The Whitney has on view two solo exhibitions whose titles elicit tension—David Smith: Cubes and Anarchy, and Sherrie Levine: Mayhem. (And this ain’t even Zuccotti Park!) These two artists couldn’t be more different. Smith is the old fashioned kind who constructed lively steel sculptures with which the viewer can immediately engage on a visceral level. His work elicits the satisfaction from viewers that they’ve seen Abstract Modern Art, but stuff that their 8-year-old kid definitely could not do. Levine creates sculptures but on a conceptual plane, trafficking in appropriation and replication. Her work has wrought controversy about ownership and plagiarism, as well as a plain old “why?” Seen together, the shows exercise the heart and the brain.
Smith (1906-65) often cut geometric shapes out of steel plate and welded them into totemic shapes. He made steel boxes, stacked them in lyrical ways, and buffed swirls into their surfaces. He played with gravity, balance, and even words—well, letters, anyway, as in his tree-like 17 Hs. The scale of his works in the Whitney show (through January 8), which also includes earlier sculptures of a more symbolic, surreal nature as well as sketches and photographs, tends toward the human side, sometimes casting them more as playmates than as alien objects. He sang, talked, and danced in metal.
Levine basically dares you with her work. After Walker Evans—photographs of Evans’ well-known photographs—questions so many of the basic precepts of photography and artmaking, including ownership and originality. It’s Evans’ composition and subject choice, but it is Levine’s photo of his photo. (Another artist took it a step further and yet photographed Levine’s Evans appropriation.) It may be tacky, but then again, it acknowledges the original source and provides even more exposure for his remarkable photos while raising meaty questions.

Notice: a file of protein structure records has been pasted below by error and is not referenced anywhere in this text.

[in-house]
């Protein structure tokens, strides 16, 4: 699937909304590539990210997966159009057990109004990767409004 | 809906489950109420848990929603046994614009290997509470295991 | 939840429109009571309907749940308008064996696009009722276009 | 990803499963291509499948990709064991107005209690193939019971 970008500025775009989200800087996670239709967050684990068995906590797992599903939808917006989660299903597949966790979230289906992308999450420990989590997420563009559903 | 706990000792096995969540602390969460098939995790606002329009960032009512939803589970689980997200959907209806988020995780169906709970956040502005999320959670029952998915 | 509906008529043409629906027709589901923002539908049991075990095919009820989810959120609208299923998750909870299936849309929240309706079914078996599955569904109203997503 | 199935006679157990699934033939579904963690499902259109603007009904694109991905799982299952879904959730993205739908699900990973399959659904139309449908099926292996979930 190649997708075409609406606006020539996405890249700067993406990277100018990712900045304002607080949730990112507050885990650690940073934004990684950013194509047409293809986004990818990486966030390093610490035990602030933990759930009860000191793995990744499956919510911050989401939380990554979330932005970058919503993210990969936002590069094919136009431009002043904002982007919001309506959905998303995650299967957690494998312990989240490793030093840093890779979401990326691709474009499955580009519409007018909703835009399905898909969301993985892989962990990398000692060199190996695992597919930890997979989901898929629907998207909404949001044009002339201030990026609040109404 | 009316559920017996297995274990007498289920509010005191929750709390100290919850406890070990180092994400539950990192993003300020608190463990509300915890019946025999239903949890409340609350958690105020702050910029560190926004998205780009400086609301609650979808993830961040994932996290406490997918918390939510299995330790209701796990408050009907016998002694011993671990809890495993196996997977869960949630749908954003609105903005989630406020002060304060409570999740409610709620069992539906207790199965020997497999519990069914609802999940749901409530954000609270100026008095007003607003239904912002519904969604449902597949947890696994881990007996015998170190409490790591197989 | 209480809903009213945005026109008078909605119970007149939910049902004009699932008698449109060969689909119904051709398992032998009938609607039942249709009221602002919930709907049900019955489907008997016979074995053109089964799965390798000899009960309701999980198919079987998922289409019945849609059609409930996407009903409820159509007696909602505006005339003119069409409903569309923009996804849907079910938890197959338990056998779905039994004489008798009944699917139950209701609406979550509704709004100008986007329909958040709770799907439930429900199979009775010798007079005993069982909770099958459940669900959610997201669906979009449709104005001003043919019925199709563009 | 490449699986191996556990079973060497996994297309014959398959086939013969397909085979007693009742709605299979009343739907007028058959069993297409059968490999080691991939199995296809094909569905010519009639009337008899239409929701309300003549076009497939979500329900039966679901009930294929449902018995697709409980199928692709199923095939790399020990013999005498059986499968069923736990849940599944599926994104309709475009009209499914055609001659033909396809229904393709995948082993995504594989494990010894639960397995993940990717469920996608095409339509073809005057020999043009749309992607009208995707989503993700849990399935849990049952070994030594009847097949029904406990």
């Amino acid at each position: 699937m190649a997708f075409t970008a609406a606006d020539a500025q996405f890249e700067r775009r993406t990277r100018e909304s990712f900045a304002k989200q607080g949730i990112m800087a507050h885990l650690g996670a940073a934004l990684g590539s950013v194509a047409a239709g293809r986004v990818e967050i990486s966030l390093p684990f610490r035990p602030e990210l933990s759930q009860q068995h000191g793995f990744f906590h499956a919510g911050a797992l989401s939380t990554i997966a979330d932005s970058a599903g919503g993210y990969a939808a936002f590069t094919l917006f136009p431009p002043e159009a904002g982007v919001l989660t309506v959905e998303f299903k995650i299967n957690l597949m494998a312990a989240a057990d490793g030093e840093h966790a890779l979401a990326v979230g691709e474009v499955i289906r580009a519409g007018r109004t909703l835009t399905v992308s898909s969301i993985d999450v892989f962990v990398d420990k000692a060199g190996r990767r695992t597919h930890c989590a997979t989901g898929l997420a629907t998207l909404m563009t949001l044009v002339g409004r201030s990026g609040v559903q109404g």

As conceptual as her work is, Levine’s slick and surfacy installations (on view through January 29) fit elegantly and comfortably within the sleek Whitney galleries. (It’s hard to imagine the museum in a giant new downtown headquarters, and not Breuer’s well-proportioned, granite halls, but start we must.) A row of pool tables—a nod to Man Ray— looks stunning, as do her cast glass ovoids atop grand pianos and a series of bronze thingies set within vitrines. The “knot” series, plywood sheets with the knots painted silver or gold, manage to evoke some sort of social metaphor—of a group either accepting or rejecting outsiders, as well as the old man vs. nature chestnut. Several works quote Marcel Duchamp, a way of saying, see? I wasn’t the first to steal. Nor, for certain, will she be the last.